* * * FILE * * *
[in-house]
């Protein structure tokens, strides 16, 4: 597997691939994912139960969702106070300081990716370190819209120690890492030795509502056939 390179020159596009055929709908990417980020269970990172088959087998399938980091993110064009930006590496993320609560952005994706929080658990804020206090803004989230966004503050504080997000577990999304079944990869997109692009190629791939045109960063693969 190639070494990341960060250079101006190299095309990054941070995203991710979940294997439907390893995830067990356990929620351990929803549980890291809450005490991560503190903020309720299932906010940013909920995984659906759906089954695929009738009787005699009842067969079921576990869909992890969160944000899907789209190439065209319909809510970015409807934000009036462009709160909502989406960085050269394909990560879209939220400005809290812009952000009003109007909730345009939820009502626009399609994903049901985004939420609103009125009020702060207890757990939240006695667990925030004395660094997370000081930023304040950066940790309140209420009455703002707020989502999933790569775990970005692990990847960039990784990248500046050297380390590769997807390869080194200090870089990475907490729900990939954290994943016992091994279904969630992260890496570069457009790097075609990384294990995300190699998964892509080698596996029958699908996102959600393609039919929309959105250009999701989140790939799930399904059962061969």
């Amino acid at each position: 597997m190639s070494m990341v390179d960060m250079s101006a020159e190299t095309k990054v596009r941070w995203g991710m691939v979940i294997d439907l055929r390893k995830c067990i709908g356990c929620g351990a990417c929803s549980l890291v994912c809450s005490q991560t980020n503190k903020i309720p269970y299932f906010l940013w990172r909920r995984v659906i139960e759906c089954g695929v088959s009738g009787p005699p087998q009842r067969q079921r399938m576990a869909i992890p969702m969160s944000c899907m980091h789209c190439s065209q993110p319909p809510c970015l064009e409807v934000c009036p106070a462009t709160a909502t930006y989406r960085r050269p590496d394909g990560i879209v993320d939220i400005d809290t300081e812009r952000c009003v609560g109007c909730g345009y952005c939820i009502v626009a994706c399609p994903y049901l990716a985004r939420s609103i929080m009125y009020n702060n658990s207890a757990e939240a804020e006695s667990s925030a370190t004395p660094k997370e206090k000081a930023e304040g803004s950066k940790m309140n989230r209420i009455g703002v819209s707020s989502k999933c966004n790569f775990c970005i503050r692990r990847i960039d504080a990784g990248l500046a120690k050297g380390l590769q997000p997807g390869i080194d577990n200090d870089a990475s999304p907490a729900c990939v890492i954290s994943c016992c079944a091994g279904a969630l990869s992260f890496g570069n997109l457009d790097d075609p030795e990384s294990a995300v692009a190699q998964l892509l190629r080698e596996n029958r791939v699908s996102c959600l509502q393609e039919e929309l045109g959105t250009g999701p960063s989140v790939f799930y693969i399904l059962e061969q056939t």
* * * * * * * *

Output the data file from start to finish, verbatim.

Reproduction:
[in-house]
């Protein structure tokens, strides 16, 4: 597997691939994912139960969702106070300081990716370190819209120690890492030795509502056939 390179020159596009055929709908990417980020269970990172088959087998399938980091993110064009930006590496993320609560952005994706929080658990804020206090803004989230966004503050504080997000577990999304079944990869997109692009190629791939045109960063693969 190639070494990341960060250079101006190299095309990054941070995203991710979940294997439907390893995830067990356990929620351990929803549980890291809450005490991560503190903020309720299932906010940013909920995984659906759906089954695929009738009787005699009842067969079921576990869909992890969160944000899907789209190439065209319909809510970015409807934000009036462009709160909502989406960085050269394909990560879209939220400005809290812009952000009003109007909730345009939820009502626009399609994903049901985004939420609103009125009020702060207890757990939240006695667990925030004395660094997370000081930023304040950066940790309140209420009455703002707020989502999933790569775990970005692990990847960039990784990248500046050297380390590769997807390869080194200090870089990475907490729900990939954290994943016992091994279904969630992260890496570069457009790097075609990384294990995300190699998964892509080698596996029958699908996102959600393609039919929309959105250009999701989140790939799930399904059962061969």
């Amino acid at each position: 597997m190639s070494m990341v390179d960060m250079s101006a020159e190299t095309k990054v596009r941070w995203g991710m691939v979940i294997d439907l055929r390893k995830c067990i709908g356990c929620g351990a990417c929803s549980l890291v994912c809450s005490q991560t980020n503190k903020i309720p269970y299932f906010l940013w990172r909920r995984v659906i139960e759906c089954g695929v088959s009738g009787p005699p087998q009842r067969q079921r399938m576990a869909i992890p969702m969160s944000c899907m980091h789209c190439s065209q993110p319909p809510c970015l064009e409807v934000c009036p106070a462009t709160a909502t930006y989406r960085r050269p590496d394909g990560i879209v993320d939220i400005d809290t300081e812009r952000c009003v609560g109007c909730g345009y952005c939820i009502v626009a994706c399609p994903y049901l990716a985004r939420s609103i929080m009125y009020n702060n658990s207890a757990e939240a804020e006695s667990s925030a370190t004395p660094k997370e206090k000081a930023e304040g803004s950066k940790m309140n989230r209420i009455g703002v819209s707020s989502k999933c966004n790569f775990c970005i503050r692990r990847i960039d504080a990784g990248l500046a120690k050297g380390l590769q997000p997807g390869i080194d577990n200090d870089a990475s999304p907490a729900c990939v890492i954290s994943c016992c079944a091994g279904a969630l990869s992260f890496g570069n997109l457009d790097d075609p030795e990384s294990a995300v692009a190699q998964l892509l190629r080698e596996n029958r791939v699908s996102c959600l509502q393609e039919e929309l045109g959105t250009g999701p960063s989140v790939f799930y693969i399904l059962e061969q056939t």